From School Library Journal
Kindergarten-Grade 4. When a head louse bites a king, the insect is proclaimed to have royal blood, and the monarch commands that it should be fed and protected. When the creature dies, a guitar is fashioned from its carcass, and the king, who loves a riddle, proposes a contest. The person who can correctly identify the guitar's material may marry the princess. A poor peasant thinks perhaps this will be a way to make his fortune. On his way to the king, he accumulates three insects: a grasshopper, a beetle, and a flea, all of whom aid him in his quest to provide the correct answer. Since the peasant is already married, he is rewarded with a mule loaded with riches. The illustrations for this broad comedy are bold and crude. Rayevsky's palette is intense, saturated, flat, and in mostly primary colors. The cartoonlike characters are outlined with thick black line. Kimmel attributes this story to one found in Ruth Sawyer's Picture Tales from Spain (Lippincott, 1936; o.p.), which features a flea instead of a louse. Though Kimmel has tightened it considerably, the text is still long. In the process, some charming elements have been eliminated. For telling to school children who endure regular head checks, librarians with the Sawyer version will do well to stick with the original and change the flea to a louse.?Kate McClelland, Perrot Memorial Library, Greenwich, CT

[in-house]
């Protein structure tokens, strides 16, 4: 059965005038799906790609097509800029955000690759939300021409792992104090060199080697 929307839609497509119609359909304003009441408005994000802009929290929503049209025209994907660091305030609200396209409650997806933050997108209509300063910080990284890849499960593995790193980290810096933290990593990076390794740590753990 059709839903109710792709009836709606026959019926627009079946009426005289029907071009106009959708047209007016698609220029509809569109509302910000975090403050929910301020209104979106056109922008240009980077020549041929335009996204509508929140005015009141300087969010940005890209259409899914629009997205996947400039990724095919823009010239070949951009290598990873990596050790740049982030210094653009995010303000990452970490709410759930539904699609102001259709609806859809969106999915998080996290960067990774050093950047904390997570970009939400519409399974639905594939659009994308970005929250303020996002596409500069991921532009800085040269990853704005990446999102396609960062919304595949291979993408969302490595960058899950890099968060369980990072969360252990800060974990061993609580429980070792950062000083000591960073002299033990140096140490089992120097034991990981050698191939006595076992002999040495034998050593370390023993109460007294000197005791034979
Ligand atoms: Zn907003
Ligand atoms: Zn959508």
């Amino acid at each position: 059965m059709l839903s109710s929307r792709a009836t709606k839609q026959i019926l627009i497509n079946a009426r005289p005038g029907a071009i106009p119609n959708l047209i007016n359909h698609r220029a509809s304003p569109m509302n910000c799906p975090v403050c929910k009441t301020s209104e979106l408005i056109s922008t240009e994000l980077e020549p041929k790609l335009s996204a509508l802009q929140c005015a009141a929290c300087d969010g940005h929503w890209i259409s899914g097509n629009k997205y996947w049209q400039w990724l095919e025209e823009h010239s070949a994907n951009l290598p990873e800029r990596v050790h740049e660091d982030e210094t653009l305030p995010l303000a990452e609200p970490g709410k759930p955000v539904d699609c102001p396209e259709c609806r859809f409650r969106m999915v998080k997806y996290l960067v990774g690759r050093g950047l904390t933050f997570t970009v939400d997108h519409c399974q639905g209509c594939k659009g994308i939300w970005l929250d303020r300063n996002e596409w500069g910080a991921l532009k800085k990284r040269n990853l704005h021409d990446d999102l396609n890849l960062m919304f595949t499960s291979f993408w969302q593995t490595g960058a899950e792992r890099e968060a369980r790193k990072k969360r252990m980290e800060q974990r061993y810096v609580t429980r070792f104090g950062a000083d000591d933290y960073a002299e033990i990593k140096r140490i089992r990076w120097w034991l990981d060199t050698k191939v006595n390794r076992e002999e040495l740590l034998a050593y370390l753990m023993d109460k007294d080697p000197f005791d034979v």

Copyright 1997 Reed Business Information, Inc.
Gr. 3-5. A biting story in more ways than one, this sardonic adaptation of a folktale from Ruth Sawyer's Picture Tales from Spain
(1936) features a king who picks a louse from his head and turns it into a pampered pet because "it has royal blood in its veins." Dining on ever larger hosts, the louse swells to horse size, then dies--whereupon the king secretly has a guitar fashioned from its shell and promises a princess to anyone who can guess his instrument's origin. No one can, of course, until a peasant arrives with three insect advisers. Being married already, the triumphant peasant departs with a mule (plus treasure from three very relieved infantas); the peasant's flea stays at court and works its way up, so to speak. Rayevsky's illustrations, done in a broad, coarse style, with lines drawn in crayon and figures floating against blank, monotone backgrounds, contrast with the saturated colors and the small sans serif typeface that occasionally breaks into oversize bold to give the book a sophisticated look. The story is available in several collections; for picture-book audiences, this makes a good alternative to or replacement for Verna Aardema's African version, The Riddle of the Drum
(1979). John Peters